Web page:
Inclusive Growth

Inclusive Growth


Does inclusive growth has been happened to our country?

Looking at the rates of poverty, unemployment and malnutrition in India, I would say no.
Probably growth is important, but only reaches a selected few. Probably classism exists here too. Probably growth helps only a few classes and enables them to live a better life. Probably it is not just growth that leads to a better life but other elements and factors that are often missed out in growth. Probably there is a need to redefine growth.

Probably all this is true and if the probability of what I am saying is high, who will make a change?
India’s economy is currently in its boom phase with the growth rate of about 7%.  Where on one side India s economy is booming at a rate of 7%, the growth in employment remains stagnant at 2%. Thus accompanying this rosy picture of development is also a grim side of growth. What good is growth in an economy if it has been unable to resolve the basic problems of poverty and unemployment in an economy?

The biggest problem in India has been that growth has not been inclusive. While growth has benefited a few, many have been left out from its reach and benefits of economic growth have not been equitably shared. The neo-liberal policies guarantee growth, however, is it just about the rate of growth or also about its nature, composition and implications on various socio-economic classes?

In an economy, it is usually believed that when growth takes place, trickledown effect also accompanies it and eventually the benefits of growth reach everyone. According to trickledown effect, growth initially benefits the high income groups and the benefits eventually trickle down to the lower income groups. However, while this concept looks feasible in theory, in reality, it does not exist. If it did, we wouldn’t be experiencing the massive inequality gap that we are experiencing in India.

Thus, there is a need to redefine growth. Growth needs to be made inclusive. It must tackle inequalities in incomes, health, education and well-being. For this to be achieved, barriers to inclusive growth must be broken down and changes must be brought about in policy making and its implementation.

Everyone should be able to realize their potential and to share the benefits of growth and increased prosperity regardless of their economic class, gender, sex, disability and religion. Inclusive growth refers to both the pace and the pattern of the economic growth and implies a direct link between the macroeconomic and micro economic determinants of the economy and economic growth.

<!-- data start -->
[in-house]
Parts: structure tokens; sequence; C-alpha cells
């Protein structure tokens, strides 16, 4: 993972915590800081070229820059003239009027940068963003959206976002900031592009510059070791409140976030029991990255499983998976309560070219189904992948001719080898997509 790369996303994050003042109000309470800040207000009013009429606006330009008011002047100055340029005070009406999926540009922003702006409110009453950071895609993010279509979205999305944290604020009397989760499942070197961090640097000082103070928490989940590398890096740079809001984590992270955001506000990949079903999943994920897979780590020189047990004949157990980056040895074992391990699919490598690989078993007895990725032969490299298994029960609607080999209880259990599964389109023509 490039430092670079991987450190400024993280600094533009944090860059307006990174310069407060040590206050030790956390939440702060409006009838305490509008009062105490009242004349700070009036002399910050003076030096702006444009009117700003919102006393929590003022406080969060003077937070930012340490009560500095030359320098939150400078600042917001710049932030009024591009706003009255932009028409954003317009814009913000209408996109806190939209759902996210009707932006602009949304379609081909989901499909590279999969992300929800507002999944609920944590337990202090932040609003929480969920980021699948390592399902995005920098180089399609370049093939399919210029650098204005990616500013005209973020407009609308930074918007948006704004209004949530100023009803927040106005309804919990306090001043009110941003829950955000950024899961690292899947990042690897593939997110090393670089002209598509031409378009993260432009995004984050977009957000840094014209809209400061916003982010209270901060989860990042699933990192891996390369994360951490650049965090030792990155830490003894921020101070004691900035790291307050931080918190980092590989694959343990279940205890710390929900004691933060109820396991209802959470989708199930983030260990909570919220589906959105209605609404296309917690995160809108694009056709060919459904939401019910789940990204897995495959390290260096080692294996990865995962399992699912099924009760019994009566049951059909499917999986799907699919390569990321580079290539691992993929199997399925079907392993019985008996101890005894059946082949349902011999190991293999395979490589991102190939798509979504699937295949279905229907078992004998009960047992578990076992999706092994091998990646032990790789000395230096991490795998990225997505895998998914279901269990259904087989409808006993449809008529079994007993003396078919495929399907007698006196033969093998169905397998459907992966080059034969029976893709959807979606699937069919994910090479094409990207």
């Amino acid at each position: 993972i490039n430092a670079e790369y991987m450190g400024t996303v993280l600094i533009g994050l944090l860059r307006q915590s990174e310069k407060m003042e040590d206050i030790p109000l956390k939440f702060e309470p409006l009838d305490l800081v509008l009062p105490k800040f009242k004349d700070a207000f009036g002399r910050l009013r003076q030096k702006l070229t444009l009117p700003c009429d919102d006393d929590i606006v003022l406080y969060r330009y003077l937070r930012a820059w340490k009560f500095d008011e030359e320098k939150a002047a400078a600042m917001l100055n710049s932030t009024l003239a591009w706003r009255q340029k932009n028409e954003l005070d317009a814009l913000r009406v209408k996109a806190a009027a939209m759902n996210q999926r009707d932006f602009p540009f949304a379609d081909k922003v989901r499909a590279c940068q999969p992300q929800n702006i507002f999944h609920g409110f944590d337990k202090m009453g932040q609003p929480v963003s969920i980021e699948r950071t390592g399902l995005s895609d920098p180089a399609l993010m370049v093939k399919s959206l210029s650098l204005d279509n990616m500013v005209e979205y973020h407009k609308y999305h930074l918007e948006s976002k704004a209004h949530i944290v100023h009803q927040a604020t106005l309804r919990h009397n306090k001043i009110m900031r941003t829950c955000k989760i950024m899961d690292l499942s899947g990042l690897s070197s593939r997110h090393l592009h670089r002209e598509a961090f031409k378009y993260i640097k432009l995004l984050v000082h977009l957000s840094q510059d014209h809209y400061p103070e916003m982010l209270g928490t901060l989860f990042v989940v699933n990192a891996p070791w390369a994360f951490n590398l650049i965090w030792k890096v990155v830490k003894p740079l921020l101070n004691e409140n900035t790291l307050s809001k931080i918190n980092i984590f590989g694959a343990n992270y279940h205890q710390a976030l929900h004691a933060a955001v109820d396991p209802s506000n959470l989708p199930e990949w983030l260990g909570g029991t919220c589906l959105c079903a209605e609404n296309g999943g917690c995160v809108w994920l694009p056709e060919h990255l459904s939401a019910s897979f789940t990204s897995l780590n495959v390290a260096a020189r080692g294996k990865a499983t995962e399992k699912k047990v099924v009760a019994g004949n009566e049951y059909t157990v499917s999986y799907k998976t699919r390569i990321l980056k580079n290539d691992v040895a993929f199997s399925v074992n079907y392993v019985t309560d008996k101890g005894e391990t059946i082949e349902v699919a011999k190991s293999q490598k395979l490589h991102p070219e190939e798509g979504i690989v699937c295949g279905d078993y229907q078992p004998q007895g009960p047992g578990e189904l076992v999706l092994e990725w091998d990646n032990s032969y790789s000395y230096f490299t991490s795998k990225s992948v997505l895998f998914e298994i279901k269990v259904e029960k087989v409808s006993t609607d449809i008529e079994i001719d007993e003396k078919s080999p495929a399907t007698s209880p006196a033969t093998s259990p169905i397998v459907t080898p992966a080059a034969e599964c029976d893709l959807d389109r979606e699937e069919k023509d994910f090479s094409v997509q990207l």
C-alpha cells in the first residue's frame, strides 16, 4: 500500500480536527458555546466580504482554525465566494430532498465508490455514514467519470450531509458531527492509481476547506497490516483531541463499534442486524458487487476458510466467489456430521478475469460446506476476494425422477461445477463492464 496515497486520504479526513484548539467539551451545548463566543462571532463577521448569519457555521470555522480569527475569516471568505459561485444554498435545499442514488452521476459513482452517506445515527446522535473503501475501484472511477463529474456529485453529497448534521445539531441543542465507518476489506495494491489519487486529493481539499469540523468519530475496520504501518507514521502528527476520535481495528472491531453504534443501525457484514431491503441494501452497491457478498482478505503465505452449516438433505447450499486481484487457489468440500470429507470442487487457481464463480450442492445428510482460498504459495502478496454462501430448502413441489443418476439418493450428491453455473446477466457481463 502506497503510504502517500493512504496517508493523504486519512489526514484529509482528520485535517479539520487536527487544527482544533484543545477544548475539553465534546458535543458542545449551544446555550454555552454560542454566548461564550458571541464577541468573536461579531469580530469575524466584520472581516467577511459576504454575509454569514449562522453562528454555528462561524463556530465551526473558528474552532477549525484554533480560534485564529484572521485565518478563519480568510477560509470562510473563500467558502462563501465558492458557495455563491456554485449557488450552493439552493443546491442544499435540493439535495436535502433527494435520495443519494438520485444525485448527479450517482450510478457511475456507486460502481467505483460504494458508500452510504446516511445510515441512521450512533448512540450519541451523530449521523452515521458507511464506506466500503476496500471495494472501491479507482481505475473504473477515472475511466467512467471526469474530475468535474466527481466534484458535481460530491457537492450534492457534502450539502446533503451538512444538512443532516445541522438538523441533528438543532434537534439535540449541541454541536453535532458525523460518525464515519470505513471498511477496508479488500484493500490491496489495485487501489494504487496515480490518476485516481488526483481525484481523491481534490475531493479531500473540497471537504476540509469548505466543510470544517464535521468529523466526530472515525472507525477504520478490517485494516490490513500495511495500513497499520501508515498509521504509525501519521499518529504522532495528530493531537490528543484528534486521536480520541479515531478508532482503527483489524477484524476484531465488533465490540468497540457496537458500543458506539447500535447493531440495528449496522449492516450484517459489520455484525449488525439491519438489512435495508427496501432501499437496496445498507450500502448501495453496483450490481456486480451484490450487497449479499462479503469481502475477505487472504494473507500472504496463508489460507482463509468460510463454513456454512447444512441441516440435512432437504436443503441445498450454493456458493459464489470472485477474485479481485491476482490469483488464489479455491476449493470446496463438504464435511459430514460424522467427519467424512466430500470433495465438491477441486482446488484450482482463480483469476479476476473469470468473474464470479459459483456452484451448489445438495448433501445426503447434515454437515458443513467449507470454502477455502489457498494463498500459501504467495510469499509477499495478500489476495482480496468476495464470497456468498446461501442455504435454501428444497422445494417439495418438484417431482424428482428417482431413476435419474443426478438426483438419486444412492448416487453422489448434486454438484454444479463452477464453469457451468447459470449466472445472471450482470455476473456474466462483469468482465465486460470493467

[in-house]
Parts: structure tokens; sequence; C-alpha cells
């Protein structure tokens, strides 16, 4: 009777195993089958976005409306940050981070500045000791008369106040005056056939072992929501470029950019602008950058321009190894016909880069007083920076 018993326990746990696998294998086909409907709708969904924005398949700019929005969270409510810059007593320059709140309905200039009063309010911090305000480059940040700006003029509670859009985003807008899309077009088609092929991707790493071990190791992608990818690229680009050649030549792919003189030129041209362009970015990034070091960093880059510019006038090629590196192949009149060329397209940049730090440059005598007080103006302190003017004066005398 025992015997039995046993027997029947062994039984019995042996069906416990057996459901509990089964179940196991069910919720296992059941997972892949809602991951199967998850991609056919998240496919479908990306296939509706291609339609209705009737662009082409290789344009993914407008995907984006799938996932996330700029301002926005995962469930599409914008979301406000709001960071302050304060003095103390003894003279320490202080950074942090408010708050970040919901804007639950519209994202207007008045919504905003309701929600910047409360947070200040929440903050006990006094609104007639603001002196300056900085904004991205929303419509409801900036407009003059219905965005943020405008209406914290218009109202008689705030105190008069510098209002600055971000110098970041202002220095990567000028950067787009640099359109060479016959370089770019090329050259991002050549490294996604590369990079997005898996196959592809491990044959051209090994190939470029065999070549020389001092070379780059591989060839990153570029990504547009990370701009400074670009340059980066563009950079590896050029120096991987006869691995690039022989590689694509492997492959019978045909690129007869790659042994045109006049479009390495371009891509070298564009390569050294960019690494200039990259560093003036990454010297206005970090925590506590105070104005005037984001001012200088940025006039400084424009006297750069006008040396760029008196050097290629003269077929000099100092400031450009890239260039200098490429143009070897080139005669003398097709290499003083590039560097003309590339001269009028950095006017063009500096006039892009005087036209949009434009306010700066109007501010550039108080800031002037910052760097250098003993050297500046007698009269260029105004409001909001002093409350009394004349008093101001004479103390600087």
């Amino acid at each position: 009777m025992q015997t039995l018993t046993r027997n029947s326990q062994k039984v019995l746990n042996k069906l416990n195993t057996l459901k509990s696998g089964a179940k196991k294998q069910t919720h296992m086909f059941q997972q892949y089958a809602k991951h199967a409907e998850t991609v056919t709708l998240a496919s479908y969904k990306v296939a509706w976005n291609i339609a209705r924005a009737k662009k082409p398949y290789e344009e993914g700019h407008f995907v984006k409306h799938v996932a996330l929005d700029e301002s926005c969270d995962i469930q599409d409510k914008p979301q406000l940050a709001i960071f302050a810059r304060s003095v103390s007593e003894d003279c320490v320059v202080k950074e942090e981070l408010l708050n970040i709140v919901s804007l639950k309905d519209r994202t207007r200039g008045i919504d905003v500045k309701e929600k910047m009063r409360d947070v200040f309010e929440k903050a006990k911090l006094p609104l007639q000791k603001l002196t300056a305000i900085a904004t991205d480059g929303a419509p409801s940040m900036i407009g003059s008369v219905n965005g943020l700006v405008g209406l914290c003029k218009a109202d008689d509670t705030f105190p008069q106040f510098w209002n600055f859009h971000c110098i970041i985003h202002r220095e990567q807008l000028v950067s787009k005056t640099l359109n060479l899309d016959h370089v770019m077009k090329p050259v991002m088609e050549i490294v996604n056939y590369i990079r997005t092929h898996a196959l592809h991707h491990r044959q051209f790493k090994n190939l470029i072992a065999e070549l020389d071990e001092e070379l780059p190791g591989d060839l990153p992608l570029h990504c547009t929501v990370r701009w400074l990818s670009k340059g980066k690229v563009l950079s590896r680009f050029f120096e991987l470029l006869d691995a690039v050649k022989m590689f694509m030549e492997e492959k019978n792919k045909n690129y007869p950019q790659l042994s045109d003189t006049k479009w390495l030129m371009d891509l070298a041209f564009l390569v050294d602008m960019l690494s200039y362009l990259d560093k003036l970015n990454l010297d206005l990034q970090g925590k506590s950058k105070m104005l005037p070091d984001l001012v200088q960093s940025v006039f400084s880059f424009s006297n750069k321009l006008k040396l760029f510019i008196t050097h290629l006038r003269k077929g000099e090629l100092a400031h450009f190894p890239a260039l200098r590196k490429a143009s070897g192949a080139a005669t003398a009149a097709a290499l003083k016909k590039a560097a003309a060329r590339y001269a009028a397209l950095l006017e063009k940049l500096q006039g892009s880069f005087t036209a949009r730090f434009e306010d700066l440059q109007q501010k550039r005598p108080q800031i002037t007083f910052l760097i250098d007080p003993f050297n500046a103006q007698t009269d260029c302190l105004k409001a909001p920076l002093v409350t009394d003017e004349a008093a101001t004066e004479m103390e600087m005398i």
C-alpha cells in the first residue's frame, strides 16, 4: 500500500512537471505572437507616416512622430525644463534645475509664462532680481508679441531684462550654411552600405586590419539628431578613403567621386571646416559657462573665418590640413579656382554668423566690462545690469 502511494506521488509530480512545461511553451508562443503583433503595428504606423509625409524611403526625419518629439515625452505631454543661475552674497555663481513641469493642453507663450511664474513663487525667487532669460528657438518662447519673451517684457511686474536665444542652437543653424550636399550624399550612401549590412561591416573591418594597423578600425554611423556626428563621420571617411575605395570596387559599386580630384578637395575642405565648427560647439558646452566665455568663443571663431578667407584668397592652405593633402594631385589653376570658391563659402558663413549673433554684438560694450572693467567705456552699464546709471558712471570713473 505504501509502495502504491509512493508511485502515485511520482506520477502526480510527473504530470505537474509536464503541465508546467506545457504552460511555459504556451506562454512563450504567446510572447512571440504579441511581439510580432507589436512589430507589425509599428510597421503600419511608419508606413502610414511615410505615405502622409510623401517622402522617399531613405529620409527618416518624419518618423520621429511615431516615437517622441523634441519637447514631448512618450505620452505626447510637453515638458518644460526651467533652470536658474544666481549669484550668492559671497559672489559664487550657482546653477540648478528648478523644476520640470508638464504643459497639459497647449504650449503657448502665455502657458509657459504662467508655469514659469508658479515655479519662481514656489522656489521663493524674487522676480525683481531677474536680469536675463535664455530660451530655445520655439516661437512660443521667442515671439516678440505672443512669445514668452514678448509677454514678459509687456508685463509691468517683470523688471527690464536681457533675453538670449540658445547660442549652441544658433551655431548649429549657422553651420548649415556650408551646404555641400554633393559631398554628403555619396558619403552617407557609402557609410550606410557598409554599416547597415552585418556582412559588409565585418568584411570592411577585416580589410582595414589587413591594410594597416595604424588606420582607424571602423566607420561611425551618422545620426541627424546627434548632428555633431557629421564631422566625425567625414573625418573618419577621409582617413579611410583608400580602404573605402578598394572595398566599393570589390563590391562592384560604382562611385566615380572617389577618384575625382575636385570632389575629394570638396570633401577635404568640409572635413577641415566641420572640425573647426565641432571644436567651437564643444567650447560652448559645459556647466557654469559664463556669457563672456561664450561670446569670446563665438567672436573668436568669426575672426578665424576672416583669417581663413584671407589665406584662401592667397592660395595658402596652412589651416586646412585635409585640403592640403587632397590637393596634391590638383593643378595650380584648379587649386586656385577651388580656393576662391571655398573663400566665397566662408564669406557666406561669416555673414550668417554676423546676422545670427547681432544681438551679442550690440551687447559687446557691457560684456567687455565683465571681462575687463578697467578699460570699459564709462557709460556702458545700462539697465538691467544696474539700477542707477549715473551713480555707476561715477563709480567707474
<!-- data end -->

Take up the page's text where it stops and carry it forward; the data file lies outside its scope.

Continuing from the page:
The inclusive growth approach takes a longer term perspective as the focus is on productive employment rather than on direct income redistribution, as a means of increasing incomes for excluded groups. Thus distinct from income distribution schemes which can in the short run reduce the disparities, between the rich and the poor, inclusive growth implies sustainable growth. While income distribution schemes can allow people to benefit from economic growth in the short run, inclusive growth allows people to contribute to and benefit from economic growth in the long run. Inclusive growth may also make the poverty reduction efforts more effective by creating economic opportunities for the poor and vulnerable sections of the society.

Sustainable economic growth requires inclusive growth. However, achieving inclusive growth is sometimes difficult because economic growth may give rise to negative externalities including a rise in corruption, which is evidently felt and seen in every sphere of our Indian economy.

However, an emphasis on inclusiveness still remains very important as it guarantees equality of opportunity in different terms including access to markets, resources, and an unbiased regulatory environment. It is an essential ingredient of successful growth. The inclusive growth approach takes a longer-term perspective, as the focus is on productive employment as a means of increasing the incomes of poor and excluded groups and raising their standards of living which may look like a difficult task to achieve at first, and doesn’t suit the interests of many but eventually ensures benefits for all. Hence, we must think about the betterment of each and every section of our society and lay pro-people comprehensive policies that redefine growth to be inclusive.

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